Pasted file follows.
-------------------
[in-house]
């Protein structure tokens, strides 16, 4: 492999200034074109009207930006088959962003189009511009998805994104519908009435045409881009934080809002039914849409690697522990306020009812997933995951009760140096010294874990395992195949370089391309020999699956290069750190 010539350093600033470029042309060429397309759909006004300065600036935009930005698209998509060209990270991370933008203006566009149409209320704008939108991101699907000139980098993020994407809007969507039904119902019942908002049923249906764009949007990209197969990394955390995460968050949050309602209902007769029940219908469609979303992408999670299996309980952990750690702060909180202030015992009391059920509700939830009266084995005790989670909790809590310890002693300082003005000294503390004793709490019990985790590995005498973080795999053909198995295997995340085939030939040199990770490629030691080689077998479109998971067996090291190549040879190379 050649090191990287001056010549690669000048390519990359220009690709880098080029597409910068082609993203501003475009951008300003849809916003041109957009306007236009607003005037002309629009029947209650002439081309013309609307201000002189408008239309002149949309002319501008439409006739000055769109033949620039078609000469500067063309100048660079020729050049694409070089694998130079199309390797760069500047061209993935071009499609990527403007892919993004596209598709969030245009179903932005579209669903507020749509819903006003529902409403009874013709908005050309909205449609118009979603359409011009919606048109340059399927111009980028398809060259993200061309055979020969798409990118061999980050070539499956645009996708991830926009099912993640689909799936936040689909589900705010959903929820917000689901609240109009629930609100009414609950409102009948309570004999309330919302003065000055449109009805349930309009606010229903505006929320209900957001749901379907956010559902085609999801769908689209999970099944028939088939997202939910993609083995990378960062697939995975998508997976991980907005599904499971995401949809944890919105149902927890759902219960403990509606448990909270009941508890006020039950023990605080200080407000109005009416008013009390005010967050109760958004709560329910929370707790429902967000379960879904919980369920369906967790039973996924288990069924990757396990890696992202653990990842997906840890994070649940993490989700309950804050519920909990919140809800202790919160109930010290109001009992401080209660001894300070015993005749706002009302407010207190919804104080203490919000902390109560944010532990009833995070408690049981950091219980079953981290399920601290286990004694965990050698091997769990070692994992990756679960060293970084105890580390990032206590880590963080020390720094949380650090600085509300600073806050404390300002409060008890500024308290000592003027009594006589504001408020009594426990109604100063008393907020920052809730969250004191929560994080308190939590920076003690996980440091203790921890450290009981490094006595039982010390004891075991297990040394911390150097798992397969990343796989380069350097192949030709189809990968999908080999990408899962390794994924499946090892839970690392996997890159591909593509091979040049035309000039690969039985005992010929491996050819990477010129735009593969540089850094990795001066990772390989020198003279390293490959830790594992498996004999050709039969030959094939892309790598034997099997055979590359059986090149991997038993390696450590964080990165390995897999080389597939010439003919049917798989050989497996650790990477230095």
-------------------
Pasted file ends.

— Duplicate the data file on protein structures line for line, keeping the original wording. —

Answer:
[in-house]
């Protein structure tokens, strides 16, 4: 492999200034074109009207930006088959962003189009511009998805994104519908009435045409881009934080809002039914849409690697522990306020009812997933995951009760140096010294874990395992195949370089391309020999699956290069750190 010539350093600033470029042309060429397309759909006004300065600036935009930005698209998509060209990270991370933008203006566009149409209320704008939108991101699907000139980098993020994407809007969507039904119902019942908002049923249906764009949007990209197969990394955390995460968050949050309602209902007769029940219908469609979303992408999670299996309980952990750690702060909180202030015992009391059920509700939830009266084995005790989670909790809590310890002693300082003005000294503390004793709490019990985790590995005498973080795999053909198995295997995340085939030939040199990770490629030691080689077998479109998971067996090291190549040879190379 050649090191990287001056010549690669000048390519990359220009690709880098080029597409910068082609993203501003475009951008300003849809916003041109957009306007236009607003005037002309629009029947209650002439081309013309609307201000002189408008239309002149949309002319501008439409006739000055769109033949620039078609000469500067063309100048660079020729050049694409070089694998130079199309390797760069500047061209993935071009499609990527403007892919993004596209598709969030245009179903932005579209669903507020749509819903006003529902409403009874013709908005050309909205449609118009979603359409011009919606048109340059399927111009980028398809060259993200061309055979020969798409990118061999980050070539499956645009996708991830926009099912993640689909799936936040689909589900705010959903929820917000689901609240109009629930609100009414609950409102009948309570004999309330919302003065000055449109009805349930309009606010229903505006929320209900957001749901379907956010559902085609999801769908689209999970099944028939088939997202939910993609083995990378960062697939995975998508997976991980907005599904499971995401949809944890919105149902927890759902219960403990509606448990909270009941508890006020039950023990605080200080407000109005009416008013009390005010967050109760958004709560329910929370707790429902967000379960879904919980369920369906967790039973996924288990069924990757396990890696992202653990990842997906840890994070649940993490989700309950804050519920909990919140809800202790919160109930010290109001009992401080209660001894300070015993005749706002009302407010207190919804104080203490919000902390109560944010532990009833995070408690049981950091219980079953981290399920601290286990004694965990050698091997769990070692994992990756679960060293970084105890580390990032206590880590963080020390720094949380650090600085509300600073806050404390300002409060008890500024308290000592003027009594006589504001408020009594426990109604100063008393907020920052809730969250004191929560994080308190939590920076003690996980440091203790921890450290009981490094006595039982010390004891075991297990040394911390150097798992397969990343796989380069350097192949030709189809990968999908080999990408899962390794994924499946090892839970690392996997890159591909593509091979040049035309000039690969039985005992010929491996050819990477010129735009593969540089850094990795001066990772390989020198003279390293490959830790594992498996004999050709039969030959094939892309790598034997099997055979590359059986090149991997038993390696450590964080990165390995897999080389597939010439003919049917798989050989497996650790990477230095």